The AMI Big50, the JSE’s first Africa-focused exchange-traded fund (ETF), is gaining traction since listing on South Africa’s stock exchange in April.
According to the fund’s founder and chief executive Maurice Madiba, the fund is doing well. “We have delivered a 13 percent return, declared a dividend equivalent to a dividend yield of 2.3percent and managed to grow assets more than 200percent,” he says.
The AMI Big50 managed by Cloud Atlas Investing offers investors exposure to 50 African blue-chip companies listed outside South Africa.
It has been specifically designed to provide diversification, as most African equity index products tend to have high sector and country concentrations.
Historically, Egyptian construction stocks and Nigerian banking stocks have dominated.
The ETF is similar to Standard Bank’s Africa Equity index as it excludes instruments listed in South Africa.
However, unlike the Standard Bank’s exchange-traded notes, the ETF physically owns the underlying shares in its basket.
In general, South Africa’s exchange-traded product industry is trending upwards.
According to etfsa.co.za, the total market capitalisation of all ETFs and ETNs listed on the JSE at the end of June amounted to R79.7billion ($6.14bn), an increase of 7.5% on the total market capitalisation as at the end of last year.
The figures for capital raised show that a total of R3.3bn in new money was raised by the ETF industry from new listings on the JSE during the first six months of this year.
ETFs fall under South Africa’s collective investment scheme rules. They are traded like normal equities and their price varies depending on the price of the underlying asset.
Most ETFs don’t always raise a lot of new capital unless they enter the market with a new and different product.
That is where the AMI Big 50 has hit the mark.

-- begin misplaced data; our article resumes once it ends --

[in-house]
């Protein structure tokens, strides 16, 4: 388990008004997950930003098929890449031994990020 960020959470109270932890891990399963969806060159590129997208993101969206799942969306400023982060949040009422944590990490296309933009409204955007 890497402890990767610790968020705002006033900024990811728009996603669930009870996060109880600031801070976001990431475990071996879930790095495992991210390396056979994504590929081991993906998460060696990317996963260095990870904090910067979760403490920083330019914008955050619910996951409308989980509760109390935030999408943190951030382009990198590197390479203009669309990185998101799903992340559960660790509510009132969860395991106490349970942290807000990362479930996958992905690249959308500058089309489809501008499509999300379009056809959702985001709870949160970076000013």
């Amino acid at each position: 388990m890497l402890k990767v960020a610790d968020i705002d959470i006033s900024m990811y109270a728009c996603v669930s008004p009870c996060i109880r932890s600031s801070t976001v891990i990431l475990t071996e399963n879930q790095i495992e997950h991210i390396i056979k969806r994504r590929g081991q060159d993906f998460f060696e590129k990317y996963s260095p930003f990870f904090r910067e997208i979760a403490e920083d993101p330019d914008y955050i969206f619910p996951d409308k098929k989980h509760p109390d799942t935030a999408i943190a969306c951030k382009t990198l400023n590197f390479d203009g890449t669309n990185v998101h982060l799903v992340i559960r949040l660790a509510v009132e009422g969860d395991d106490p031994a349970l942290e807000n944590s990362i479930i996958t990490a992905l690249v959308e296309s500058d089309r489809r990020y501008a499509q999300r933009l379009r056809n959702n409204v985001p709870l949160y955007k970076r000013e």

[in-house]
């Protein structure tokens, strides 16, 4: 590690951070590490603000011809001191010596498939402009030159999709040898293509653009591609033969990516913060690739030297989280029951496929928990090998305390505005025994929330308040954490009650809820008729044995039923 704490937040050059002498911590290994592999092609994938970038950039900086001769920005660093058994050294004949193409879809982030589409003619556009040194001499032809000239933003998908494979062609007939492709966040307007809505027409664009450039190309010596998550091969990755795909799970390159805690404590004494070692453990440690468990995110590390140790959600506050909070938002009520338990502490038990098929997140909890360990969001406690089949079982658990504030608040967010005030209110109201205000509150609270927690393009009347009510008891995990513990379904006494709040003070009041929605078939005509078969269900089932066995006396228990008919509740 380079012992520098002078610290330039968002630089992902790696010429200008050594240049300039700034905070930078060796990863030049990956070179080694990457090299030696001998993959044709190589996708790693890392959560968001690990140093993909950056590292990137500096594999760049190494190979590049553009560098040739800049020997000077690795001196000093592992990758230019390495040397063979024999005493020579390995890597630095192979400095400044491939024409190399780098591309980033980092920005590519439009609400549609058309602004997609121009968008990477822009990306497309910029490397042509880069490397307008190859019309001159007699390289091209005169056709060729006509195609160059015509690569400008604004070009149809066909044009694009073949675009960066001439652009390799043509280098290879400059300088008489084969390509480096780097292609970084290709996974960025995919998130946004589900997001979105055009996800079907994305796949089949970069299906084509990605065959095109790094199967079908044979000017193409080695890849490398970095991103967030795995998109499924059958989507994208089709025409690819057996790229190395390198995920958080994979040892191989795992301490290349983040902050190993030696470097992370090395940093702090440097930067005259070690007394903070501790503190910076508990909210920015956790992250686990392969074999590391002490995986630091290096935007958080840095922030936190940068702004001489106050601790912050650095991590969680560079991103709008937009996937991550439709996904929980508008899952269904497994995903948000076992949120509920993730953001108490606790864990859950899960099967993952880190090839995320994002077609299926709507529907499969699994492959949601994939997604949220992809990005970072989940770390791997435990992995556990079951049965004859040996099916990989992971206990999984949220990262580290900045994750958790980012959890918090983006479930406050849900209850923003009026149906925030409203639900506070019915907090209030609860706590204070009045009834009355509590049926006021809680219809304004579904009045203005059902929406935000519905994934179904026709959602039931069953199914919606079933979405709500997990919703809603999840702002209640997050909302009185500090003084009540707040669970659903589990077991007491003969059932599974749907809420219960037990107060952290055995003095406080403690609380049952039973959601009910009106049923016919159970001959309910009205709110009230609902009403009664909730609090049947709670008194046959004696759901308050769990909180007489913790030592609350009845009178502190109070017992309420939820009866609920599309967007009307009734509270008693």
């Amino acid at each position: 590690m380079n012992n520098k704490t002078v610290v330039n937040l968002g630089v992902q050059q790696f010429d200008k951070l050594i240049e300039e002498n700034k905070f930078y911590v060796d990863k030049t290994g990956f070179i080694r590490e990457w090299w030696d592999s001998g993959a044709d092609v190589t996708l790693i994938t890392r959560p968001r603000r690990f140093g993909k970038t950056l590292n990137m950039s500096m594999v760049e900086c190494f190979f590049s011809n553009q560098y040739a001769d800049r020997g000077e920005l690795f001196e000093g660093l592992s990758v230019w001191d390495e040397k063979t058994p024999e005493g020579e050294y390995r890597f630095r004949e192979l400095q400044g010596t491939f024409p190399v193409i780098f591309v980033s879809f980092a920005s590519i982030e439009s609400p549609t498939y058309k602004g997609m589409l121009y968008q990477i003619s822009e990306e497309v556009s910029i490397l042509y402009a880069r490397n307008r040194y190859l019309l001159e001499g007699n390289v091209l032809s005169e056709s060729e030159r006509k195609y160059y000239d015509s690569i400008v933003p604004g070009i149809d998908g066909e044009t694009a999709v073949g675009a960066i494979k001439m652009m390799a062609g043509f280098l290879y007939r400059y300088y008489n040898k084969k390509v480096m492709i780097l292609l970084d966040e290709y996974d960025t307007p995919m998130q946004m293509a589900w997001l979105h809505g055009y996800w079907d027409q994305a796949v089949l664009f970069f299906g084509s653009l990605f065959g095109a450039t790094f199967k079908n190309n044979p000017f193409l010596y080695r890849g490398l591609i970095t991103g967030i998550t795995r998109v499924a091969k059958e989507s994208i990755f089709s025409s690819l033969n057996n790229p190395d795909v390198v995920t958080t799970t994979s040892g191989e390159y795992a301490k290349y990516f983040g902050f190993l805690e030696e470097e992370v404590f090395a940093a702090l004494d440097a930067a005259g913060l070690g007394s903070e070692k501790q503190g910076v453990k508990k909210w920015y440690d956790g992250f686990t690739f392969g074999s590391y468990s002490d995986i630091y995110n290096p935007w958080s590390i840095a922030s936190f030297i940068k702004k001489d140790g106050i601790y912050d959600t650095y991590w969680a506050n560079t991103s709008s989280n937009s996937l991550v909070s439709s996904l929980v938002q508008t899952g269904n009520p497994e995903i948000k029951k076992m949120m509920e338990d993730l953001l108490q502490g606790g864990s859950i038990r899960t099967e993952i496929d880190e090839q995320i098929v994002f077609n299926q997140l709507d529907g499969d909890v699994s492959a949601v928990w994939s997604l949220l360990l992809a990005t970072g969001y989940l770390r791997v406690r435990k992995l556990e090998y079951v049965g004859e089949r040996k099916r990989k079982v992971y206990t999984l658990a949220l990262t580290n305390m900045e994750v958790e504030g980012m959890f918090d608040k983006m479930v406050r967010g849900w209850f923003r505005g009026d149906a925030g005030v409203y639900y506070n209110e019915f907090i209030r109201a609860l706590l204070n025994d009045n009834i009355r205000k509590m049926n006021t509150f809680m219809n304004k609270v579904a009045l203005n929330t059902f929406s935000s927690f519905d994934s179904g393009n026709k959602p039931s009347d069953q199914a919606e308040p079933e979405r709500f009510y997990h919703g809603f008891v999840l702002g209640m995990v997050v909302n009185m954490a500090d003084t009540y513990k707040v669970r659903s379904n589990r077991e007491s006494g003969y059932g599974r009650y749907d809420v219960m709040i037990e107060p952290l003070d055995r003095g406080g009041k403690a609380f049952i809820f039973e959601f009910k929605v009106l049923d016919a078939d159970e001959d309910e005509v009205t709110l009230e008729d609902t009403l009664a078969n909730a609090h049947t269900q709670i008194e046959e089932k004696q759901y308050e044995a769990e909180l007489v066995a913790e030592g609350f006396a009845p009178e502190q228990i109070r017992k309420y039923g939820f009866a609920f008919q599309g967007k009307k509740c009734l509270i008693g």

“It didn’t start off as a collective investment scheme (CIS). There were things along the road that led us to be a CIS,” he says.
Madiba, a former banker at Deutsche, Bank initially set out to build a hedge fund.
“I started developing some models using South Africa as a proxy, and it soon began to look like indexation.
“I came across the different ways that people use to get market exposure and found ETFs and indexation,” he says.
He takes pleasure in relating the story behind the fund but notes that like many other entrepreneurs, he too was refused funding by the IDC, National Empowerment Fund and development finance institutions.
Despite having achieved this at the age of 29, Madiba is modest and believes it’s important not to lose touch with reality.
The performance of his fund does not make him complacent.
“We wanted to give Africans an opportunity to participate in the continents growth by creating an ETF that is easily accessible. You can trade it using our website or via Easy Equities,” he says.
For Madiba, understanding the sectors and the African environment is most interesting. “I don’t just sit in an office and evaluate some numbers,” he said.
Africa is in a bull market. In 2011, African markets were at an high and investors were enthusiastic about investing in the continent.
But a high dependence on commodity prices, specifically oil, revealed deep systemic problems.
One of those problems involved accessing foreign currency after commodity prices collapsed. Central banks in countries such as Egypt and Nigeria began to control the price and flow of foreign currency.
At the same time, asset prices were going through the roof because investors were trying to take advantage of the bull run.
“As African markets shift to cement themselves as frontier markets and then move to becoming emerging markets, we can expect a lot of growth,” he says.
Madiba says that the structure of African exchanges means that investors will still have an overweight exposure to some sectors, most noticeably financials.
He explains that there is at least one listed bank in every country, whereas there won’t be a listed healthcare company in every country.
Cloud Atlas has ensured that there is a mix of country exposures.
“This is a product for institutions and investors that want to participate in the continent’s long-term growth.
It happens to be the cheapest asset that is available at the moment,” says Madiba.